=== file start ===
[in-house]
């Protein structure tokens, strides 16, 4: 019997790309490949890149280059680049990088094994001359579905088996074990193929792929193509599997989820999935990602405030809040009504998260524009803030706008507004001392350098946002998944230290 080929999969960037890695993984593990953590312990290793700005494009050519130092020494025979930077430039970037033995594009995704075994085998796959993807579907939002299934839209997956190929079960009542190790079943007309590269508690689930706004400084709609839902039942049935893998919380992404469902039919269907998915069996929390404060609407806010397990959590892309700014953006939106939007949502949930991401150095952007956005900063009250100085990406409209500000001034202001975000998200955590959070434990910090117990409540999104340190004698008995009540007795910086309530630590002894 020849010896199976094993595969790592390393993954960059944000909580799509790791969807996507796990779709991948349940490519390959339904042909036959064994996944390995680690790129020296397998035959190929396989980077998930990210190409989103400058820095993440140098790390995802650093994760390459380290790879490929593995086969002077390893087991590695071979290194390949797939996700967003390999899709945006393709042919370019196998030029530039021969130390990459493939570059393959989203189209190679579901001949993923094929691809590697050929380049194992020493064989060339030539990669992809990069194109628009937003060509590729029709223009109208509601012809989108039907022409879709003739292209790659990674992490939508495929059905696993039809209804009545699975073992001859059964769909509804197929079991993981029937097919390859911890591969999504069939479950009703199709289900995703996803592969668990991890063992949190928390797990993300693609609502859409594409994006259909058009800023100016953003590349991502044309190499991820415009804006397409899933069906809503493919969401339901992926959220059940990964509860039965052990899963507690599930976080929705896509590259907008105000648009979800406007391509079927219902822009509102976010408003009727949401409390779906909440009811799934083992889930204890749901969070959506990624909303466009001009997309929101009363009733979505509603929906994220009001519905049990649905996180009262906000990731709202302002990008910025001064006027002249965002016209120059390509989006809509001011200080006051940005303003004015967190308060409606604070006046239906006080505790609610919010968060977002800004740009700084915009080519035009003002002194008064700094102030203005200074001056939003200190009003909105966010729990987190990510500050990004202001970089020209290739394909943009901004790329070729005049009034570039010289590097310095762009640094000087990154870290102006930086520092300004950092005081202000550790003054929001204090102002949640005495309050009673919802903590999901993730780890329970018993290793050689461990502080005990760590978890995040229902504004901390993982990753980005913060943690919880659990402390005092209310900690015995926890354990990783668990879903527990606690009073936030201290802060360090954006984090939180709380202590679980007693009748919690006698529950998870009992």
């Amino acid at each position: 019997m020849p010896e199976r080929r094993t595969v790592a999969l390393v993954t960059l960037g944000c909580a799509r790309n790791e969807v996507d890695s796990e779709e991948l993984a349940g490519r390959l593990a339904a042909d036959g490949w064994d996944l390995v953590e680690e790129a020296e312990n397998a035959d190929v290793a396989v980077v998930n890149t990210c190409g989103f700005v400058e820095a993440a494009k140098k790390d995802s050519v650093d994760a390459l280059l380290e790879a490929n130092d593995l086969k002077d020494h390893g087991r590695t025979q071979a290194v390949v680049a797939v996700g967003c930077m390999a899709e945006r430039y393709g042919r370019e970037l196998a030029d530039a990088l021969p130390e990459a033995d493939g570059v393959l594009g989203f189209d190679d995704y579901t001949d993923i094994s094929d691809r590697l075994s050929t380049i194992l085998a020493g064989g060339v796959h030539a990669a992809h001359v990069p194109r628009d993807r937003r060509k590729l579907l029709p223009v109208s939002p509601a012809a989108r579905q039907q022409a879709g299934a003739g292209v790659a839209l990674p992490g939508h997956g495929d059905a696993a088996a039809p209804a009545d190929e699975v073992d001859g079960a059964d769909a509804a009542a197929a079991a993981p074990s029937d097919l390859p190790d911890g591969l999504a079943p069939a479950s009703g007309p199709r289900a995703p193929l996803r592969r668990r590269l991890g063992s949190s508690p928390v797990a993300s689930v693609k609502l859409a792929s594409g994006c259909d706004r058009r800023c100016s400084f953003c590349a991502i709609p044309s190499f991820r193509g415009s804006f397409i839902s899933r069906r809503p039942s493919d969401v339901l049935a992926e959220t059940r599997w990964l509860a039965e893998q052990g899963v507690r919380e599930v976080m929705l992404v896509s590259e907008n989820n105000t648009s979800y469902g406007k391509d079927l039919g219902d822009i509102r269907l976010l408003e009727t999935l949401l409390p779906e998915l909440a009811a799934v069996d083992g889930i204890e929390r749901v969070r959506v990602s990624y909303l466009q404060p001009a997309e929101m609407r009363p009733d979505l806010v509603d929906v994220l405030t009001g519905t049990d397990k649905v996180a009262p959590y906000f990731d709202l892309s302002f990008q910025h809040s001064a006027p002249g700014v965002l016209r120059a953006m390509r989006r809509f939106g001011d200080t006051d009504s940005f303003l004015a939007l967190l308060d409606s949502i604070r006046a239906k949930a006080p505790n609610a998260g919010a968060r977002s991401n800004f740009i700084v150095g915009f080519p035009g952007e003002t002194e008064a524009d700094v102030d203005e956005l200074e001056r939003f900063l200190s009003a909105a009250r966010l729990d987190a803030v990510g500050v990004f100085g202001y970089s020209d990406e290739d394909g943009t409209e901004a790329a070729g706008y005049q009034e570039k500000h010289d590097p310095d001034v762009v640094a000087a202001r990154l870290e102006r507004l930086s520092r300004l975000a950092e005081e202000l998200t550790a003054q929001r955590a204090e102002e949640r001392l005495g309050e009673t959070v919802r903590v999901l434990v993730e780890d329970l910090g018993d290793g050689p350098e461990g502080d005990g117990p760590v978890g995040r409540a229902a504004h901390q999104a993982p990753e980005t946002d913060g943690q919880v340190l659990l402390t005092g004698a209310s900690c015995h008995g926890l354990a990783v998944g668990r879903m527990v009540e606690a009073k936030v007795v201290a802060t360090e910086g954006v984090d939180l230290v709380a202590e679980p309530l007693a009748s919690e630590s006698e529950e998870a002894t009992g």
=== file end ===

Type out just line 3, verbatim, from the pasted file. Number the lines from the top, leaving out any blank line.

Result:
């Amino acid at each position: 019997m020849p010896e199976r080929r094993t595969v790592a999969l390393v993954t960059l960037g944000c909580a799509r790309n790791e969807v996507d890695s796990e779709e991948l993984a349940g490519r390959l593990a339904a042909d036959g490949w064994d996944l390995v953590e680690e790129a020296e312990n397998a035959d190929v290793a396989v980077v998930n890149t990210c190409g989103f700005v400058e820095a993440a494009k140098k790390d995802s050519v650093d994760a390459l280059l380290e790879a490929n130092d593995l086969k002077d020494h390893g087991r590695t025979q071979a290194v390949v680049a797939v996700g967003c930077m390999a899709e945006r430039y393709g042919r370019e970037l196998a030029d530039a990088l021969p130390e990459a033995d493939g570059v393959l594009g989203f189209d190679d995704y579901t001949d993923i094994s094929d691809r590697l075994s050929t380049i194992l085998a020493g064989g060339v796959h030539a990669a992809h001359v990069p194109r628009d993807r937003r060509k590729l579907l029709p223009v109208s939002p509601a012809a989108r579905q039907q022409a879709g299934a003739g292209v790659a839209l990674p992490g939508h997956g495929d059905a696993a088996a039809p209804a009545d190929e699975v073992d001859g079960a059964d769909a509804a009542a197929a079991a993981p074990s029937d097919l390859p190790d911890g591969l999504a079943p069939a479950s009703g007309p199709r289900a995703p193929l996803r592969r668990r590269l991890g063992s949190s508690p928390v797990a993300s689930v693609k609502l859409a792929s594409g994006c259909d706004r058009r800023c100016s400084f953003c590349a991502i709609p044309s190499f991820r193509g415009s804006f397409i839902s899933r069906r809503p039942s493919d969401v339901l049935a992926e959220t059940r599997w990964l509860a039965e893998q052990g899963v507690r919380e599930v976080m929705l992404v896509s590259e907008n989820n105000t648009s979800y469902g406007k391509d079927l039919g219902d822009i509102r269907l976010l408003e009727t999935l949401l409390p779906e998915l909440a009811a799934v069996d083992g889930i204890e929390r749901v969070r959506v990602s990624y909303l466009q404060p001009a997309e929101m609407r009363p009733d979505l806010v509603d929906v994220l405030t009001g519905t049990d397990k649905v996180a009262p959590y906000f990731d709202l892309s302002f990008q910025h809040s001064a006027p002249g700014v965002l016209r120059a953006m390509r989006r809509f939106g001011d200080t006051d009504s940005f303003l004015a939007l967190l308060d409606s949502i604070r006046a239906k949930a006080p505790n609610a998260g919010a968060r977002s991401n800004f740009i700084v150095g915009f080519p035009g952007e003002t002194e008064a524009d700094v102030d203005e956005l200074e001056r939003f900063l200190s009003a909105a009250r966010l729990d987190a803030v990510g500050v990004f100085g202001y970089s020209d990406e290739d394909g943009t409209e901004a790329a070729g706008y005049q009034e570039k500000h010289d590097p310095d001034v762009v640094a000087a202001r990154l870290e102006r507004l930086s520092r300004l975000a950092e005081e202000l998200t550790a003054q929001r955590a204090e102002e949640r001392l005495g309050e009673t959070v919802r903590v999901l434990v993730e780890d329970l910090g018993d290793g050689p350098e461990g502080d005990g117990p760590v978890g995040r409540a229902a504004h901390q999104a993982p990753e980005t946002d913060g943690q919880v340190l659990l402390t005092g004698a209310s900690c015995h008995g926890l354990a990783v998944g668990r879903m527990v009540e606690a009073k936030v007795v201290a802060t360090e910086g954006v984090d939180l230290v709380a202590e679980p309530l007693a009748s919690e630590s006698e529950e998870a002894t009992g």